Vitamin C is an essential factor for neuronal function and survival, existing in two redox states, ascorbic acid (AA), and its oxidized form, dehydroascorbic acid (DHA). Here, we show uptake of both AA and DHA by primary cultures of rat brain cortical neurons. Moreover, we show that most intracellular AA was rapidly oxidized to DHA. Intracellular DHA induced a rapid and dramatic decrease in reduced glutathione that was immediately followed by a spontaneous recovery. This transient decrease in glutathione oxidation was preceded by an increase in the rate of glucose oxidation through the pentose phosphate pathway (PPP), and a concomitant decrease in glucose oxidation through glycolysis. DHA stimulated the activity of glucose-6-phosphate dehydrogenase, the rate-limiting enzyme of the PPP. Furthermore, we found that DHA stimulated the rate of lactate uptake by neurons in a time- and dose-dependent manner. Thus, DHA is a novel modulator of neuronal energy metabolism by facilitating the utilization of glucose through the PPP for antioxidant purposes.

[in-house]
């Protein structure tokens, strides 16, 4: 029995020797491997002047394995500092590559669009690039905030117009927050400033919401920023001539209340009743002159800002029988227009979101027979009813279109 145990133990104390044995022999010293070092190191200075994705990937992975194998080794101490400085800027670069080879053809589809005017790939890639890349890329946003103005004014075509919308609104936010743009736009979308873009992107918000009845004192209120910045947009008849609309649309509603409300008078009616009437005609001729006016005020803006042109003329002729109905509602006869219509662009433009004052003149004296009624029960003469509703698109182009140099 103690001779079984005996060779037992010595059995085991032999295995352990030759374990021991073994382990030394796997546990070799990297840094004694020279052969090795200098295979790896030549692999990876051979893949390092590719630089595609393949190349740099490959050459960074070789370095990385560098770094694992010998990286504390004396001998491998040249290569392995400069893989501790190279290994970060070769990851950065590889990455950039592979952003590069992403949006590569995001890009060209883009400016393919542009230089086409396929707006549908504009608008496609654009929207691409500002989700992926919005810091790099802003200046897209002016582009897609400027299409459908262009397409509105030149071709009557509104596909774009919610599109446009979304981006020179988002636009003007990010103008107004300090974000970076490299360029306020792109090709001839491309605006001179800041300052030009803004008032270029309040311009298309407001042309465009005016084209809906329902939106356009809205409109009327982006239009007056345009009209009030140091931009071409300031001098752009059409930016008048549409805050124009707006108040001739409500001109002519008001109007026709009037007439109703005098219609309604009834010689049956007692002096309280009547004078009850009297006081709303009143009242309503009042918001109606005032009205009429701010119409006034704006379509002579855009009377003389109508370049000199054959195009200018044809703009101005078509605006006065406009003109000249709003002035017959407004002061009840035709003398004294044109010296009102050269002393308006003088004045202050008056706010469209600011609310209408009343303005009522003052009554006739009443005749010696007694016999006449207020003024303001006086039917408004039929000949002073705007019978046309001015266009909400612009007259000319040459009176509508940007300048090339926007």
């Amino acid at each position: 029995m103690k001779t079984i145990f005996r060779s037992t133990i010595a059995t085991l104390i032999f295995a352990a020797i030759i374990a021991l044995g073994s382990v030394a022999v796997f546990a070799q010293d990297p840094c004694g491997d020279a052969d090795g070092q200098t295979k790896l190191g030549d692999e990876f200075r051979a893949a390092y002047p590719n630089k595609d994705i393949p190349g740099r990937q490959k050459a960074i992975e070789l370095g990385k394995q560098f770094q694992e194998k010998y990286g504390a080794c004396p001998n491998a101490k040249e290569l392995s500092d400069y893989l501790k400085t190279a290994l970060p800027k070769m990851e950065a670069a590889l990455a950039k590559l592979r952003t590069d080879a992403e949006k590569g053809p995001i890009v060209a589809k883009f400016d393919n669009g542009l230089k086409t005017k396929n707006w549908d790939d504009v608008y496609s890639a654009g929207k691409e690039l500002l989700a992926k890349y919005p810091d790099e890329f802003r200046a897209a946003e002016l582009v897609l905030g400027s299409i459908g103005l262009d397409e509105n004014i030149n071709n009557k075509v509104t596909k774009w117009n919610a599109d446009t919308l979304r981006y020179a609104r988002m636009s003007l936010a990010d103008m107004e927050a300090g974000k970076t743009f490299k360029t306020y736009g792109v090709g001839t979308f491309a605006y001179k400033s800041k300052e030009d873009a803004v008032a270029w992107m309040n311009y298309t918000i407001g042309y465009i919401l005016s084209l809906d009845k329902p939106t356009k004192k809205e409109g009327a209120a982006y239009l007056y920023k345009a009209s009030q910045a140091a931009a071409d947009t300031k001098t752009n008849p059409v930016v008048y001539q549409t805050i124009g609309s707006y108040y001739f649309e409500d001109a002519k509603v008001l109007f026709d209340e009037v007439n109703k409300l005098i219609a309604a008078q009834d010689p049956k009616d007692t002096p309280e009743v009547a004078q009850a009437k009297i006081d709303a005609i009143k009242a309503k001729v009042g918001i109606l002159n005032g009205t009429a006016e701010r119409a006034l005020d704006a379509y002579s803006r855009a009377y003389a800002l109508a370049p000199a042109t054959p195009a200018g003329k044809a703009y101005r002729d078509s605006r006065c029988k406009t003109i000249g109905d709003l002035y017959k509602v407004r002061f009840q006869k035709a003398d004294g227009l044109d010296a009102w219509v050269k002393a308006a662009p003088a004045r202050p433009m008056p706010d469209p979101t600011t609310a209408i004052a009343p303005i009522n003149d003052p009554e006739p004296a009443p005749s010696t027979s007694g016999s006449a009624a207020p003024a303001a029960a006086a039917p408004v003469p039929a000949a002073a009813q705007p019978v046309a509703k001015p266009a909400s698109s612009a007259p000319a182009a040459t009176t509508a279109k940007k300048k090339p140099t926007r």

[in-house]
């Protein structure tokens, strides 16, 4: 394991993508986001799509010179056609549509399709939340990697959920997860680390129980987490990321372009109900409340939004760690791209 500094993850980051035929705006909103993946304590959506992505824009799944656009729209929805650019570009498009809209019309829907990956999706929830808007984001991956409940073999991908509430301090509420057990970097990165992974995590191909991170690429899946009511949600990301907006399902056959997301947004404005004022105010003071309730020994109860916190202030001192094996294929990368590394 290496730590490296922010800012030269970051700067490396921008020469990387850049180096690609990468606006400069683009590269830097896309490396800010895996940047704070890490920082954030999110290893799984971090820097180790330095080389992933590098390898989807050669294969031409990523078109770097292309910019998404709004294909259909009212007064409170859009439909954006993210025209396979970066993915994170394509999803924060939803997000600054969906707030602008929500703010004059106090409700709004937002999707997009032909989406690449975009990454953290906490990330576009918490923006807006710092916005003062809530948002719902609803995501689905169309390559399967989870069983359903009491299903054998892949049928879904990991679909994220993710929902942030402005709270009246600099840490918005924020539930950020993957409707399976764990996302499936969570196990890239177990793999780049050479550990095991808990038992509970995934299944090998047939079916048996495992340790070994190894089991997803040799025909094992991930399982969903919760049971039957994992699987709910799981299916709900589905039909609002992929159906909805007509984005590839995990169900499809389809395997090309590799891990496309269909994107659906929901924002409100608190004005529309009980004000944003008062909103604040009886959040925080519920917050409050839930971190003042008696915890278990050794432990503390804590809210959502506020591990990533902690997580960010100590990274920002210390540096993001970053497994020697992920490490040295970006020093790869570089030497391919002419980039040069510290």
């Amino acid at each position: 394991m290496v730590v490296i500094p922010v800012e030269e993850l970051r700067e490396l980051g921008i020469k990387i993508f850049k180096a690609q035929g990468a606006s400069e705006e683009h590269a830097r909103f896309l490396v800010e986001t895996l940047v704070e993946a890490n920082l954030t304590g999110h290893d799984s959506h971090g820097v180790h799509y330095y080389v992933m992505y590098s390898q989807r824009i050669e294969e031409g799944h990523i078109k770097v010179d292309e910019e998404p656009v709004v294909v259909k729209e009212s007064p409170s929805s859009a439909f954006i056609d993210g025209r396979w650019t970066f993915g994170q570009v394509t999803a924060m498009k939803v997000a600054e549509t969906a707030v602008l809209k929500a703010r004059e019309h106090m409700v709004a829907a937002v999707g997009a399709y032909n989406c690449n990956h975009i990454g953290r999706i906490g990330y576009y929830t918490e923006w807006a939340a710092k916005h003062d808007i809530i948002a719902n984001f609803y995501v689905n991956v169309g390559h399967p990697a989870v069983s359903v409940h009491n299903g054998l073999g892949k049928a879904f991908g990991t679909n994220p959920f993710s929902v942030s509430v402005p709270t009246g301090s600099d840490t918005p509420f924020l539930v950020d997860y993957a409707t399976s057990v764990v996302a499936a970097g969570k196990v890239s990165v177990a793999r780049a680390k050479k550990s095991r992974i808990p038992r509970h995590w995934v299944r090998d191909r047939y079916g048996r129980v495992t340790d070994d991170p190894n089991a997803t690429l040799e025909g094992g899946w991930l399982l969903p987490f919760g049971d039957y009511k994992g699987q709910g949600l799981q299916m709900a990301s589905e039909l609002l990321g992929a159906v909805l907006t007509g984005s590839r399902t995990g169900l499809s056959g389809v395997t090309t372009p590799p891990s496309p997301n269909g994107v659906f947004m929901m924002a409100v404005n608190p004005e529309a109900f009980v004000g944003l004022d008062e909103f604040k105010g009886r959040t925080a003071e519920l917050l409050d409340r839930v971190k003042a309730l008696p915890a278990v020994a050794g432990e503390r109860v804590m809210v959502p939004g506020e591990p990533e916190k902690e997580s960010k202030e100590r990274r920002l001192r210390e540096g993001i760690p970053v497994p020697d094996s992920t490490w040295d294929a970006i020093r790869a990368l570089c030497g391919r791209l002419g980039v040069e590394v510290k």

We proposed that the ascorbic acid (AA) taken up by neurons is rapidly oxidized to dehydroascorbic acid (DHA), which inhibits glycolysis and activates the pentose phosphate pathway (PPP), consequently producing NADPH, a critical antioxidant in the recycling of oxidized glutathione (GSSG). In these metabolic conditions, neurons increase lactate uptake, probably using it as an energy source. This data supported the idea that DHA could play a critical role in the modulation of energy metabolism in neurons.